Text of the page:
'Residents are dying alone,' nursing home workers ask for wage increase to help staffing crisis
During a virtual news conference on Monday, the union representing workers in many of New Brunswick's nursing homes is urging premier Blaine Higgs to fix the current "staffing crisis" in nursing homes across the province.
The union is asking that the premier immediately increase their pay by $4 an hour. Sharon Teare, the president of the New Brunswick Council of Nursing Home Unions, which represents 51 of 70 nursing homes in the province, says several locations across the province have been operating with 50 per cent of their staff or less, which doesn't allow them to prioritize those in their care.
"Now, we're at a point where retention and recruitment are crippling the sector and it can no longer function," said Teare.
She said many staff members are working double or triple shifts, while some are showing up to work while injured.
According to Teare, the current average wage of a CUPE member working in a senior's home in the province is $21.50.
CUPE New Brunswick communications representative Simon Oullette said "members, workers are already voting with their feet, retiring early, having to go on sick leave because of burn out, or leaving the field completely."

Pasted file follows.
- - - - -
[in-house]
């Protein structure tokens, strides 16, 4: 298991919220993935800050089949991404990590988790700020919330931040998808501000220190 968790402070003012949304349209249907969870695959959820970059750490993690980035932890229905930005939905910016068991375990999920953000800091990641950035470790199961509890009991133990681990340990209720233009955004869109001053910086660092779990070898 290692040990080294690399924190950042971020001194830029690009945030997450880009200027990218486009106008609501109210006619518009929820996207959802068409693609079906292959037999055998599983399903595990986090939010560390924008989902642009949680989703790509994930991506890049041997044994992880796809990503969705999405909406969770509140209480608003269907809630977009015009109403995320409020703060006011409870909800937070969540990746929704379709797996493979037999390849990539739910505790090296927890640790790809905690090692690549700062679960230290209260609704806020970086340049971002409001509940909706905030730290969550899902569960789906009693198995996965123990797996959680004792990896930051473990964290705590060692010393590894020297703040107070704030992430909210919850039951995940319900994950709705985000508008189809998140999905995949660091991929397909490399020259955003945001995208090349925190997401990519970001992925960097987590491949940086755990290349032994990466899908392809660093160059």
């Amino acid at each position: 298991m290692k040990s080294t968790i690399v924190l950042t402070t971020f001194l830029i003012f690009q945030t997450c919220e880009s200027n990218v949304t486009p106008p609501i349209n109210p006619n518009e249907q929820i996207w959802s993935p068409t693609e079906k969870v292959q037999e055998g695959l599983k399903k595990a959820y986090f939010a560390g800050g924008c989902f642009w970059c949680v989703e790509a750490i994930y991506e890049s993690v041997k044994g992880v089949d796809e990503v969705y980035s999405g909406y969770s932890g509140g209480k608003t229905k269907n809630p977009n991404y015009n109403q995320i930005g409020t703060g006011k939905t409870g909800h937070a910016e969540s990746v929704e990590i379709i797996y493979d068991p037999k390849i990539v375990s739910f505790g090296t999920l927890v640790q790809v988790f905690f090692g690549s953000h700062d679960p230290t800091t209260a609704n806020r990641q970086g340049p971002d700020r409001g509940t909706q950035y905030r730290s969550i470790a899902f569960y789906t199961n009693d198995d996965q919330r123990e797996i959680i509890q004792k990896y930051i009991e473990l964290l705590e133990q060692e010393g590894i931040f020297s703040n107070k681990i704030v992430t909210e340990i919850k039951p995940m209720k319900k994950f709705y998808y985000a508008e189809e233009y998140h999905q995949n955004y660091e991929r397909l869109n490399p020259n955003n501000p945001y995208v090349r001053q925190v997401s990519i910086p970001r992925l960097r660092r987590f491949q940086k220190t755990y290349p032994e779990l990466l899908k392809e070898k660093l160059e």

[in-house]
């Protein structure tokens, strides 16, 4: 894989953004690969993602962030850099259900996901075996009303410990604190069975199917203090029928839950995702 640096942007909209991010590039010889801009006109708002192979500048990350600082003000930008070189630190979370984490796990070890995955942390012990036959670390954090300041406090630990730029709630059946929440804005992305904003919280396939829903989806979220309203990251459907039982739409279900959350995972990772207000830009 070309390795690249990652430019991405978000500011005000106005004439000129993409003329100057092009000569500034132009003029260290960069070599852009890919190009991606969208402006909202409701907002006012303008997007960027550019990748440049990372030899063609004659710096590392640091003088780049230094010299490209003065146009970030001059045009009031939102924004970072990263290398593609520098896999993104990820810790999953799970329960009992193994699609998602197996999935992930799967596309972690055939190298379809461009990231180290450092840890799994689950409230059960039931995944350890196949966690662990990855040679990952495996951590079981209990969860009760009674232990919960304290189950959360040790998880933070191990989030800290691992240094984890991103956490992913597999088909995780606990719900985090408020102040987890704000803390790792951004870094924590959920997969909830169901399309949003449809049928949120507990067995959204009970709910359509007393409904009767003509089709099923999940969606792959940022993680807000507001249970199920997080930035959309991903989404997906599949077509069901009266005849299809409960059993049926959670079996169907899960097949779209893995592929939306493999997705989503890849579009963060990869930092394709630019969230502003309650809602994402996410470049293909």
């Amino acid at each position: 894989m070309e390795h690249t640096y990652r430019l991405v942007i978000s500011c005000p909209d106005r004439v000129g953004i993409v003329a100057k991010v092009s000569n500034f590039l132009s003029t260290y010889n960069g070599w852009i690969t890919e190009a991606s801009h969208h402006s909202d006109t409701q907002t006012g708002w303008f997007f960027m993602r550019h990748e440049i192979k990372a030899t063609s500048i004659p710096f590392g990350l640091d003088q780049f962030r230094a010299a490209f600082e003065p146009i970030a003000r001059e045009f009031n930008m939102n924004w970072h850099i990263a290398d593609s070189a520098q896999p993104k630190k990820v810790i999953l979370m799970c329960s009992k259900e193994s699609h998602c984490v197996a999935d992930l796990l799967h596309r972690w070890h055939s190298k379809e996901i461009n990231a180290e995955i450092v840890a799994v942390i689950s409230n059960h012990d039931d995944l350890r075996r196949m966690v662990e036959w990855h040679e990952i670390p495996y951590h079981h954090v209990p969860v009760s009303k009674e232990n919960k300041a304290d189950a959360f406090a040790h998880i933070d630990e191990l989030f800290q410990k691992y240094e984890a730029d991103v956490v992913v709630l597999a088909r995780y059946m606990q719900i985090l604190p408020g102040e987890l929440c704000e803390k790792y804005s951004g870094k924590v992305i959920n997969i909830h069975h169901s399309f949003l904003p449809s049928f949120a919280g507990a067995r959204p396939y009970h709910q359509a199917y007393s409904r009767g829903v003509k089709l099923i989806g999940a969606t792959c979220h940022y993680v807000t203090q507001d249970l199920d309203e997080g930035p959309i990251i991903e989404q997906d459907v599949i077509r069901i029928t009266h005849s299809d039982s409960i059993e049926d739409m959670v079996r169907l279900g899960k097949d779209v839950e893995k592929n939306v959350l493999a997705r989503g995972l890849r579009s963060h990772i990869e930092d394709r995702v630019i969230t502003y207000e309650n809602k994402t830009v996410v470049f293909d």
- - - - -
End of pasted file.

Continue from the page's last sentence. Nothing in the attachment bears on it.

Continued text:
During Monday's news conference, workers spoke about how these issues not only affect them but also the vulnerable people in their care.
"What happens? Those residents who are dying alone that are in palliative care because they do not have the hands to ensure palliative measures are applied. And that's not OK. Residents are not getting their breakfasts because of being short-staffed."
The Department of Social Development responded to CTV's request for a comment from the premier saying it takes the concerns raised by the N.B. Council of Nursing Home Unions very seriously and that the department is working with its partners including " Department of Health, and the Department of Post-Secondary Education, Training and Labour, to look at potential solutions.
"This is one of the reasons government provided a $15-million increase to its annual budget to expand the hours of care to 3.3 hours by April 2022."
In its statement, the department also said: "as per the six-year bargaining agreement, formally adopted in May 2019, a 5.5 per cent wage increase was agreed upon over a four-year term – most of it retroactive – for employees."
But Teare believes the change has to happen soon. Due to extreme staffing shortages residents are not getting their breakfasts and are not always able to get bathed once a week, she said.
"Residents have the right to at least have a bath once a week, not every two weeks."
Without change or an increase in wages, workers say they are scared for what's to come.
"The cost of doing nothing is much greater than the cost of fixing the problem," said Oulette.